It was a major mistake that the economy did not get the timely and right type of policies that could have helped us avoid the calamitous collapse into negative growth in the last two quarters of 2015 that finally led us into a recession. The signals of statist economic policy preferences did, in fact, worsen matters and set off the wave of uncertainty that dented investor confidence in the economy. So, it is accurate to conclude that both the preceding and the successor governments conspired by their actions and inactions to throw the Nigerian economy into the deep rut from which it must be rescued to avoid social implosion.
The record of the government for timely and right action on the economy is however so far not encouraging. For almost one year, the government delayed right action on the fuel subsidy regime despite its aggravating impact on fiscal imbalance. Over the same period, it delayed the right action on exchange rate policy despite its deleterious impact on foreign reserves, the value of the Naira and the rate of inflation. The government finally retraced its steps on the wrong petroleum subsidy regime and fixed exchange rate policies some five and four months ago respectively.
But the design and implementation of those policy changes were half-hearted and therefore remain doubtful in their fiscal and monetary impact. The reluctance to fully embrace tested and sound policy options was what minimized the salubrious impact that the two highlighted key policy changes would ordinarily have had on stabilizing the economy.
With inflation- nay, stagflation- now at high double digits of 18% , with the decline of foreign reserve from $37.3 billion at end of 2014 to $25billion in September 2016, with an “administrative-floating ” exchange rate regime that still creates enormous opportunities for corruption and rent seeking arbitrage, with a high interest rate that poses a stress for the financial sector because of deteriorating bank asset quality as well as for limited access to credit by the real sector, with a continuously declining aggregate demand, with a shrinking gross domestic product, with 2016 budget deficit level of $11billion that still has unclear sources of financing; what more do we need before citizens stepped up a demand for the government to retrace its steps from its string of unsound economic policies?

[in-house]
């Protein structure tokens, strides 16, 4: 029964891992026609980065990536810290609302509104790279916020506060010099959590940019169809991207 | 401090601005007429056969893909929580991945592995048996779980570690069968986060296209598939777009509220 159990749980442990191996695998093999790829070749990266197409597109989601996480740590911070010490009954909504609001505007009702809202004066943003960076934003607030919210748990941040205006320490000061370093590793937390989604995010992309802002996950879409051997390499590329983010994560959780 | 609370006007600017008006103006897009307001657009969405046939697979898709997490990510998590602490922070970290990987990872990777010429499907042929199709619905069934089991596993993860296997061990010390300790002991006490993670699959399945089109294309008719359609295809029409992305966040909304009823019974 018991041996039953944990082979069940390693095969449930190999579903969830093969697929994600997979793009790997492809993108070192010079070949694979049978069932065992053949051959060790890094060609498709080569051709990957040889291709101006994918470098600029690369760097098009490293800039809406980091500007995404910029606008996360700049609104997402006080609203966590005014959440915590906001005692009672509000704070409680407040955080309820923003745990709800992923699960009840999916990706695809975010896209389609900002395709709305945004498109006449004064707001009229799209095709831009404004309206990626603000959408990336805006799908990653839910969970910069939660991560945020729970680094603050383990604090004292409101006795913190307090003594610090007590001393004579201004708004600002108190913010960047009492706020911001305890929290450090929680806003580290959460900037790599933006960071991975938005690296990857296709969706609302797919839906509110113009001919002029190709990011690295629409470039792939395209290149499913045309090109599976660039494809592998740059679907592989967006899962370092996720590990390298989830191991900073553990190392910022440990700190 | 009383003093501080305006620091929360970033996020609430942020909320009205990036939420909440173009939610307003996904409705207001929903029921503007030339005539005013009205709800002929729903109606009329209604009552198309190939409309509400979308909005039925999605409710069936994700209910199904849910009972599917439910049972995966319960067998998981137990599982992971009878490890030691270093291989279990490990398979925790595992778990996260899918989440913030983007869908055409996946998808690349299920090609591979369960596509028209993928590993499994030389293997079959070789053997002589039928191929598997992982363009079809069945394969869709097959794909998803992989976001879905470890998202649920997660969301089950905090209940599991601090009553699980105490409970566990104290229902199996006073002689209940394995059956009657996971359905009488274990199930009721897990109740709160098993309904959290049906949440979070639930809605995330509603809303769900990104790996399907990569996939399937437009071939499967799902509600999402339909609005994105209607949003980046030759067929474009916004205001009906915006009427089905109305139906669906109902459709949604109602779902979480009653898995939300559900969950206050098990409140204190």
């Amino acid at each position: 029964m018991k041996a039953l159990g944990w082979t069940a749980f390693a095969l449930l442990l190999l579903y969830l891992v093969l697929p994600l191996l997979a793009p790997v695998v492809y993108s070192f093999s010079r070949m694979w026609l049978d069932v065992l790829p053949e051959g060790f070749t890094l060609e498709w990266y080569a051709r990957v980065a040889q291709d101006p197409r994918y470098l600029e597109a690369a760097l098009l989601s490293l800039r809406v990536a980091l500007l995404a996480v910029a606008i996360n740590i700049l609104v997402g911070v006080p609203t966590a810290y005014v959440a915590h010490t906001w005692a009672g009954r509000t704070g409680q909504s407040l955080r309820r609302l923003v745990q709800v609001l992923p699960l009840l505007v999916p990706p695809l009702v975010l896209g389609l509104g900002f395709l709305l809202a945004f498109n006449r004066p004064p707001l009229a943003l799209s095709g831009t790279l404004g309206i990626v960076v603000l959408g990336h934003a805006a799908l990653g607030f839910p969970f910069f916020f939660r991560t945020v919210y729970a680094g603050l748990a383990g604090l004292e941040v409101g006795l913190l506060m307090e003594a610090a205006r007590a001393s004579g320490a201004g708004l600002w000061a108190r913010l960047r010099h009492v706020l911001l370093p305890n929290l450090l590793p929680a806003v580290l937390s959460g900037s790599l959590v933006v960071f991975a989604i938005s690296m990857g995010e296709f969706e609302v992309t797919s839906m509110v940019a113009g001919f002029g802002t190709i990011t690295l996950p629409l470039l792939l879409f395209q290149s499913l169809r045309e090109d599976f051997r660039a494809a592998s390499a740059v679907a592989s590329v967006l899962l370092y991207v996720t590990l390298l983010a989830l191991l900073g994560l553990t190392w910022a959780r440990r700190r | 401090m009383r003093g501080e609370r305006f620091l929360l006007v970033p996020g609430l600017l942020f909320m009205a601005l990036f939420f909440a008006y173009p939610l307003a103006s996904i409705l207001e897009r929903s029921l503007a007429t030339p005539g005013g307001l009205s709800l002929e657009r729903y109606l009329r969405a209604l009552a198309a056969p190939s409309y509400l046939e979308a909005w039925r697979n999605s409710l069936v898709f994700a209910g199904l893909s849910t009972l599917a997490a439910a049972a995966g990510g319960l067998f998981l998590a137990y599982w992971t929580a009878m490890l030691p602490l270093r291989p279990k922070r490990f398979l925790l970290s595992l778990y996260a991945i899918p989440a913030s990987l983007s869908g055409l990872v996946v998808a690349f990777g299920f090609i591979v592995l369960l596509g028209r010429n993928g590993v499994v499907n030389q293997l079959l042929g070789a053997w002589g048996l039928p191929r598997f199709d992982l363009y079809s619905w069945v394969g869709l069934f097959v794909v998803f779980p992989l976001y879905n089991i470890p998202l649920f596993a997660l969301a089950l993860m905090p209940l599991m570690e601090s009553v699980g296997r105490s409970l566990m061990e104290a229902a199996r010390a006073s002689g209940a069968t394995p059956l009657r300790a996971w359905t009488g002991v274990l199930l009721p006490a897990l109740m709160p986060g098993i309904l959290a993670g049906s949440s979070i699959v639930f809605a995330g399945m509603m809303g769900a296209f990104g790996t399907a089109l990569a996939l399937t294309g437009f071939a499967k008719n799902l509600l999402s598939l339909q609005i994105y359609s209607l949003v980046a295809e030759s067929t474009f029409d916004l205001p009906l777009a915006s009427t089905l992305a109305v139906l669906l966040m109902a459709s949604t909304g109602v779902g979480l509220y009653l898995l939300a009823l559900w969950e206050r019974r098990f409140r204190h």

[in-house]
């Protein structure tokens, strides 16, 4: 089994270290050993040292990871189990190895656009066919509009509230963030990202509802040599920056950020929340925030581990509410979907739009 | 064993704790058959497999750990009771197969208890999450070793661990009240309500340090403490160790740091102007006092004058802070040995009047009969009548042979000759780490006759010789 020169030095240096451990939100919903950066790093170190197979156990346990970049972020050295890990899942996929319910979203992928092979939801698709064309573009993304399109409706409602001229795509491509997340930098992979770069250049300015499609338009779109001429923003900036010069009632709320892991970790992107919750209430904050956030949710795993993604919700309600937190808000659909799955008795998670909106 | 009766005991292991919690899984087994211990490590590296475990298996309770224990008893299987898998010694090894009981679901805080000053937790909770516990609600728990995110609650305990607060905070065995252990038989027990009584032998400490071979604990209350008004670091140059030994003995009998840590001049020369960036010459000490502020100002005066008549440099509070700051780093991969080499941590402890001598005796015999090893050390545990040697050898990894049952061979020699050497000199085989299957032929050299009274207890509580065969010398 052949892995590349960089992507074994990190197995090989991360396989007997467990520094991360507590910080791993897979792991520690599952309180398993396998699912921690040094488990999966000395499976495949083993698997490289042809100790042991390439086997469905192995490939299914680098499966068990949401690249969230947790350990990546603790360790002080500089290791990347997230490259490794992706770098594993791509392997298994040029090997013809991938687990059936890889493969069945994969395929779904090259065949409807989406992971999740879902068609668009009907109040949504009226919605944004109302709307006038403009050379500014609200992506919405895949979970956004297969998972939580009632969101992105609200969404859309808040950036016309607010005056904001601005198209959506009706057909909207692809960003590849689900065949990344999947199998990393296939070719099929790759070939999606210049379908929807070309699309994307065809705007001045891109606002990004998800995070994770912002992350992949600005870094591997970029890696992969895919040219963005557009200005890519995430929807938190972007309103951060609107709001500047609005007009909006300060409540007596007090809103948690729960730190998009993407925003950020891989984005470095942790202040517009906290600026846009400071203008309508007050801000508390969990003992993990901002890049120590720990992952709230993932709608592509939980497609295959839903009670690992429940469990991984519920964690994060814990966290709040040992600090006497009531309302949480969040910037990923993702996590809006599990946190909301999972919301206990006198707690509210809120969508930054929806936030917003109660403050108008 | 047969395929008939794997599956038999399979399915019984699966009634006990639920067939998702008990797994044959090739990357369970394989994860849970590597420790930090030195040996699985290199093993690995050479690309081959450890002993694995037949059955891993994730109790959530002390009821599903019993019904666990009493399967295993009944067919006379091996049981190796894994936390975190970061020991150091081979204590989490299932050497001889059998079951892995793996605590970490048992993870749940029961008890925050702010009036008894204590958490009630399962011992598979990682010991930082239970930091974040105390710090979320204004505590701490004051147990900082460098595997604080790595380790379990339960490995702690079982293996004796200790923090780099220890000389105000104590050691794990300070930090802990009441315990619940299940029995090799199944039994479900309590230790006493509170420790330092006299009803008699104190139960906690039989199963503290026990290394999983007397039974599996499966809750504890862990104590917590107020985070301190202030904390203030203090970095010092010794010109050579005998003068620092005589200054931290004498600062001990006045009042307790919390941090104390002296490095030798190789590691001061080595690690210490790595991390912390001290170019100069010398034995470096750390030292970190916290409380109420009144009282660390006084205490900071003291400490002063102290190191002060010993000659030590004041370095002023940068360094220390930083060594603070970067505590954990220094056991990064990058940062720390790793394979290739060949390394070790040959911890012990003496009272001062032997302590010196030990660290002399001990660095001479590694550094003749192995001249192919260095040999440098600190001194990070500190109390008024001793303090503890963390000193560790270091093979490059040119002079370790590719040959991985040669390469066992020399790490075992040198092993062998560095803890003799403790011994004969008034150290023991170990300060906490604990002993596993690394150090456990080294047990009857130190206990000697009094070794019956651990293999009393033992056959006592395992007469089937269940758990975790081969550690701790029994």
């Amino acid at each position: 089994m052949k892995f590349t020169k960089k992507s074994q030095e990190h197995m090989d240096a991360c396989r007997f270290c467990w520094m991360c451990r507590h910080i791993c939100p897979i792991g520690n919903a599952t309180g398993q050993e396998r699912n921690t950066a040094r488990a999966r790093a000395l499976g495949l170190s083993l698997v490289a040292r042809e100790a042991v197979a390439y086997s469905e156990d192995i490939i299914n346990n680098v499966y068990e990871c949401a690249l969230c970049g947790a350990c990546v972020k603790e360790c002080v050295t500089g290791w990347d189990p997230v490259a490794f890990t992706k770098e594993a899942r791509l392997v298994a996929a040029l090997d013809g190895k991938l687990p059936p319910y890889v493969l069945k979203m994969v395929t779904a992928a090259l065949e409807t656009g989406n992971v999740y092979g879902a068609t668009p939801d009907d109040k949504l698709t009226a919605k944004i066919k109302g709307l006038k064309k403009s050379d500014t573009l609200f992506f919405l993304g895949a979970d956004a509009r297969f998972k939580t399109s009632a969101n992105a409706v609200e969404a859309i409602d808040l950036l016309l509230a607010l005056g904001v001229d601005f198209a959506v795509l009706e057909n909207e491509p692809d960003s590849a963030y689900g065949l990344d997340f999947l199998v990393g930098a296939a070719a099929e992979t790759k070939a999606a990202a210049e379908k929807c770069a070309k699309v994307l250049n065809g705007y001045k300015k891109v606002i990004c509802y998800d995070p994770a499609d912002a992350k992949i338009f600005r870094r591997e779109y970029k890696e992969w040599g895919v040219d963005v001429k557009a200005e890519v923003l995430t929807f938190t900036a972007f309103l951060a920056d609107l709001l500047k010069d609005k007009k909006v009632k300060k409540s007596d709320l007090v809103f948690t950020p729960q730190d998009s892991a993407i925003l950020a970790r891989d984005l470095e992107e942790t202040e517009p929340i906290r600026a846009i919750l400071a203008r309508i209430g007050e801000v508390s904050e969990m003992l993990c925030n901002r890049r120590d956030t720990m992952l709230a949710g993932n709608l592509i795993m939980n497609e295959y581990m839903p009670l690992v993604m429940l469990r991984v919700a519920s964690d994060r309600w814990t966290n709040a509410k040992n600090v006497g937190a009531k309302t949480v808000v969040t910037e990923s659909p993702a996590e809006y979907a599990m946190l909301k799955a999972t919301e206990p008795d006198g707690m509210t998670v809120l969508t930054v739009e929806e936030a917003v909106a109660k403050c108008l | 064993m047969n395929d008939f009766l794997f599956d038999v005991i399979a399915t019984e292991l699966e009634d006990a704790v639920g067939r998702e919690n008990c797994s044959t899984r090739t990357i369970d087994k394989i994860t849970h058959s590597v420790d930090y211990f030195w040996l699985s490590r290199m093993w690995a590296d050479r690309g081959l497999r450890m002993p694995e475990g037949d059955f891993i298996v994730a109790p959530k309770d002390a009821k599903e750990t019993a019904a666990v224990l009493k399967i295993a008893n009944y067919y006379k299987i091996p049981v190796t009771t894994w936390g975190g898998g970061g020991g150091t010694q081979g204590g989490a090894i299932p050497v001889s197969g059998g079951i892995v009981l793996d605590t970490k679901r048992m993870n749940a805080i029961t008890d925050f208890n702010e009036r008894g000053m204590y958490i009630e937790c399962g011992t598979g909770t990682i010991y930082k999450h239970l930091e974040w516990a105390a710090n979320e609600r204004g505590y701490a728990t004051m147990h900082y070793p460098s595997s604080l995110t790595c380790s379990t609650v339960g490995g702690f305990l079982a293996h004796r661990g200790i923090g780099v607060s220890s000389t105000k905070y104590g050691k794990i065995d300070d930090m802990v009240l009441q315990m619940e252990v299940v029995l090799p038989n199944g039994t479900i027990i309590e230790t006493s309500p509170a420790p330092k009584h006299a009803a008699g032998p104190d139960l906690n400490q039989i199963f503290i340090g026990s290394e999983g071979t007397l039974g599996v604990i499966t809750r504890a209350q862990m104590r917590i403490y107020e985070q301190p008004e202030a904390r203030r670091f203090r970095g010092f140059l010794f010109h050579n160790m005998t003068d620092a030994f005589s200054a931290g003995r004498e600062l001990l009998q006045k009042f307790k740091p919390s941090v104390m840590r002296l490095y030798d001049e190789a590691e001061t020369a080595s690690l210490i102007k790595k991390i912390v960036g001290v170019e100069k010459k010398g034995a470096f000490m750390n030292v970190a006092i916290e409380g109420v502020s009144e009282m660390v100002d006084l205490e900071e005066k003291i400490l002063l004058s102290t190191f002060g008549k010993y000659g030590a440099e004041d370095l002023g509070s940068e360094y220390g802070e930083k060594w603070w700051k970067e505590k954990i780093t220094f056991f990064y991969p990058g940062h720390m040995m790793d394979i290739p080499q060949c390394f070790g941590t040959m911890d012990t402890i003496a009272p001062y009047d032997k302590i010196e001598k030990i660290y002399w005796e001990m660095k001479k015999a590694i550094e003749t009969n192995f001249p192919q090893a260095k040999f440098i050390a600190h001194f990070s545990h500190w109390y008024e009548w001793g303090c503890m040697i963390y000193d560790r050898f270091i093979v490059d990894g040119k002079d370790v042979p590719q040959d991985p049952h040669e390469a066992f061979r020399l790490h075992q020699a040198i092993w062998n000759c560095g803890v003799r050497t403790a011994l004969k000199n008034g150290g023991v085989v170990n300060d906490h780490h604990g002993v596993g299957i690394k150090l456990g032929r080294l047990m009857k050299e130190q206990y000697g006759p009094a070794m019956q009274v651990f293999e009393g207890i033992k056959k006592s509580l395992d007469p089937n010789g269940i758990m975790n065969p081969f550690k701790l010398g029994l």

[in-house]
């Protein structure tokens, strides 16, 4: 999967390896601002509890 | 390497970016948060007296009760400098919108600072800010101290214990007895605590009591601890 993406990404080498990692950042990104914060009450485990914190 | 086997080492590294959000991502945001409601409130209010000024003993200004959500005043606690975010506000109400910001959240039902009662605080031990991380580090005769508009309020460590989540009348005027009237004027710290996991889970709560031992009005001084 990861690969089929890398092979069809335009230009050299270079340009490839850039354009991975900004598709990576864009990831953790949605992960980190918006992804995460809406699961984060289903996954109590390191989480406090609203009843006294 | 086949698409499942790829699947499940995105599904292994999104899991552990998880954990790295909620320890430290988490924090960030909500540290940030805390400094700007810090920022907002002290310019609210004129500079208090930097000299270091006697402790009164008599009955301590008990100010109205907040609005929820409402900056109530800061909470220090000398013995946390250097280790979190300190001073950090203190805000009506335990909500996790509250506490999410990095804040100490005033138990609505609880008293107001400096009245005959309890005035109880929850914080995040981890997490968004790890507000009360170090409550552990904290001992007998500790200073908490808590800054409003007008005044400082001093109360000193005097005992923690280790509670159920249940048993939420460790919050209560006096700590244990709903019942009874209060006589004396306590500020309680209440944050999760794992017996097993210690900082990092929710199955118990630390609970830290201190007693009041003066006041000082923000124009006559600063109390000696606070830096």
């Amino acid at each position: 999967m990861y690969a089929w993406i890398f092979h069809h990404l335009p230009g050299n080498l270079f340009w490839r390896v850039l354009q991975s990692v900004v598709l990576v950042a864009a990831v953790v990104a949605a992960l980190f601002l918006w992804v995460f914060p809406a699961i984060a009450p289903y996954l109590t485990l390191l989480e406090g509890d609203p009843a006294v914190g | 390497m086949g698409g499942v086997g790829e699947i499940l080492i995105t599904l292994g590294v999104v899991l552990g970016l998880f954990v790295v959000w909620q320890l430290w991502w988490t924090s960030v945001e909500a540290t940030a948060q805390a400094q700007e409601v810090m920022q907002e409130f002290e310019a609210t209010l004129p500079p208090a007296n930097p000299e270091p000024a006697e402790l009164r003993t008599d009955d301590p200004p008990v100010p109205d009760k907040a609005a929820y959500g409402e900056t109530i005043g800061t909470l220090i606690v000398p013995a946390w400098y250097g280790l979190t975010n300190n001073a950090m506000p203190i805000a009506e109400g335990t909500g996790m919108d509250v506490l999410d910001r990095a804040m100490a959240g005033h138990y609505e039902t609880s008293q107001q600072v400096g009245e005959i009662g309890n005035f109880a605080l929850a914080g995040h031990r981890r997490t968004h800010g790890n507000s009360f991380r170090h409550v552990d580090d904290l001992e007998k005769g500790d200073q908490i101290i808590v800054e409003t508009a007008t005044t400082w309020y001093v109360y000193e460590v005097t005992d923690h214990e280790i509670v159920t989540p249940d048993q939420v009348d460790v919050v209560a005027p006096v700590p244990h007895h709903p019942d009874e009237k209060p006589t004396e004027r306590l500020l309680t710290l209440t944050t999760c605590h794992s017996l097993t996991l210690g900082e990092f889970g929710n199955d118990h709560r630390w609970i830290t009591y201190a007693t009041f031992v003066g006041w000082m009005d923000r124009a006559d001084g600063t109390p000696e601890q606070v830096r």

All the sobering data are indicators of hugely deteriorating macroeconomic indices. The more such indices deteriorate, the harder it is for growth to resume. The macroeconomic stability that poor choice of economic policy helped to unravel within one year had itself taken many years of arduous work to achieve. When therefore one hears the rather simplification of the economic recovery antidote being espoused by the government as “we shall spend our way out of recession,” it heightens anxiety. When one further hears that the sale of assets- especially some productive ones – is being proposed as a key contribution to the Budget 2016 deficit financing options of the government, the immediacy of opposing such intention becomes self-evident.